In A Funders Guide to Supporting Nonprofit Technology: 10 Ways to Build Your Grantees' Technical Savvy, we outline 10 specific tactics foundations can undertake to support technology. If you’re reading this from within a foundation, think about just one tactic you could employ. Start small—we believe great things will follow. If you’re a nonprofit staffer, talk to your foundation partners about implementing technology to forward your mission. 
Either way, be sure to download the guide.
If you’d like to engage more deeply in this conversation, join us for a special online panel, Supporting Nonprofit Technology: A Panel for Foundations, on June 11 at 1 pm (EST).

Which Types of Tools to Use for Managing Constituents

How do you track your constituent data? You can use a broad, shallow system that can track all your different types of constituents, from donors and volunteers to clients and members. You'll get a big picture of everyone who supports your organization, and be able to see when individuals support you in different ways, like attending events and donating. But with this high-level approach, you won't have as powerful of features to drill down into the data of any one category.

You could instead use a deep, targeted database, that provides lots of features to get a rigorous view of a single type of constituent, like your donors. But what you gain in power you lose ins cope. In most cases, you'll only be able to effectively track data for a single type of constituent. How do you choose what strategy is best for managing your organization's constituent data?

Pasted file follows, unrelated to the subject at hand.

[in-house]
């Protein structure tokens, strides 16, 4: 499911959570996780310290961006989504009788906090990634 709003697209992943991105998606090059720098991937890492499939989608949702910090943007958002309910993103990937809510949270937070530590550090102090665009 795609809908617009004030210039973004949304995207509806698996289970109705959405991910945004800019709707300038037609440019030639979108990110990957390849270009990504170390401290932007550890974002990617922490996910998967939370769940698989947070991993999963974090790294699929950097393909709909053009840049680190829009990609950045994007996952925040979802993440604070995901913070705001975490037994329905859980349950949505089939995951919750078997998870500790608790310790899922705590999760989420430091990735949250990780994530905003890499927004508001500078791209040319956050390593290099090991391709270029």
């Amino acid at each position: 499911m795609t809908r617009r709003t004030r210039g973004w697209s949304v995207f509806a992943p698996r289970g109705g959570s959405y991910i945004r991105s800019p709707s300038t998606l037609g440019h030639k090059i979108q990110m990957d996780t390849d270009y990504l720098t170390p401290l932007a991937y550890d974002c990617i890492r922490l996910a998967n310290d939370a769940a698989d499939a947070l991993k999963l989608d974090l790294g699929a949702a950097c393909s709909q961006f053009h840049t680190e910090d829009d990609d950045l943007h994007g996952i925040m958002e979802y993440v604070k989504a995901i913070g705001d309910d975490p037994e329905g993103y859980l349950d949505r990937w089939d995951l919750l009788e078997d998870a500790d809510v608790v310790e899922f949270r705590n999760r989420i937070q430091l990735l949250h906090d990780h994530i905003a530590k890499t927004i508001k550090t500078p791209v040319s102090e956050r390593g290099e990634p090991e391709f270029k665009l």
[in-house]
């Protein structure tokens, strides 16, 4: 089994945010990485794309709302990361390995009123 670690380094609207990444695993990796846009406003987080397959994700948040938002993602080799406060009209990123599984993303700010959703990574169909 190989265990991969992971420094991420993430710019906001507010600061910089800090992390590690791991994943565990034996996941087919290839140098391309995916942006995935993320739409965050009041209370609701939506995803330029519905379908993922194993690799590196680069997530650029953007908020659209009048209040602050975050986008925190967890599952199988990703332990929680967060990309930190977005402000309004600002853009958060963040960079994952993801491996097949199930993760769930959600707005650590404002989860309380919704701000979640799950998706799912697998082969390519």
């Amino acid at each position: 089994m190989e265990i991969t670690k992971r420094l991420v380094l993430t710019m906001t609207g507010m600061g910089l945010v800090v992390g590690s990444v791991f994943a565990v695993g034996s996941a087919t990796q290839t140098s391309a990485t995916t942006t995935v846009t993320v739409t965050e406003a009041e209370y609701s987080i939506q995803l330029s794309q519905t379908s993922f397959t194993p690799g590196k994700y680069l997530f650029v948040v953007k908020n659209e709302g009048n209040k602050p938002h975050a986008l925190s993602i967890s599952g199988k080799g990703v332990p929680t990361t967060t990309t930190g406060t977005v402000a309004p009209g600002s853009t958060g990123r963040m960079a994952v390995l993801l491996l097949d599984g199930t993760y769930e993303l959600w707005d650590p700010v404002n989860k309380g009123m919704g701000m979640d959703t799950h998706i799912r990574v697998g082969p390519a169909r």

Want to learn more about constituent data strategies and other parts of your organization's technology plan? Idealware's Tactical Technology Planning covers all the steps, in on-demand recordings so you can learn at your own pace. For more information, visit

If You Endorse Me, I’ll Endorse You

Last fall, LinkedIn rolled out a new feature—endorsements. Maybe you've seen them piling up in your inbox as you're endorsed for skills you may or may not have by people who may or may not be qualified to judge. Basically, they’re the poor man’s Recommendation; an easy and painless way to vouch for someone’s claimed skills. But has LinkedIn made it too easy?
Over on Mashable a couple months ago, there was a great op-ed from Todd Wasserman in which he argued that Endorsements are ineffective because they're too easy, too frictionless, to make.  default, when you endorse a connection’s skills, you’re endorsing all of their skills—you have to manually uncheck the skills you don’t want to endorse. If your LinkedIn profile is supposed to be your online resume, do carte-blanche endorsements actually add any value to prospective employers compared to writing a recommendation? The value in someone vouching for your skills is that it takes conscious effort on their part to be a reference. If we make that process as easy as clicking a button, it loses its value. 
Both Mashable and Forbes have pointed out another trend around endorsements. Many people will endorse your skills because they want you to do the same. This quid pro quo economy also cheapens what should be a glowing and powerful action. I’m not going to stick my neck out to help someone get a job just because they did the same for me; I’m going to do that because I actually feel they have those skills, and would be the right fit.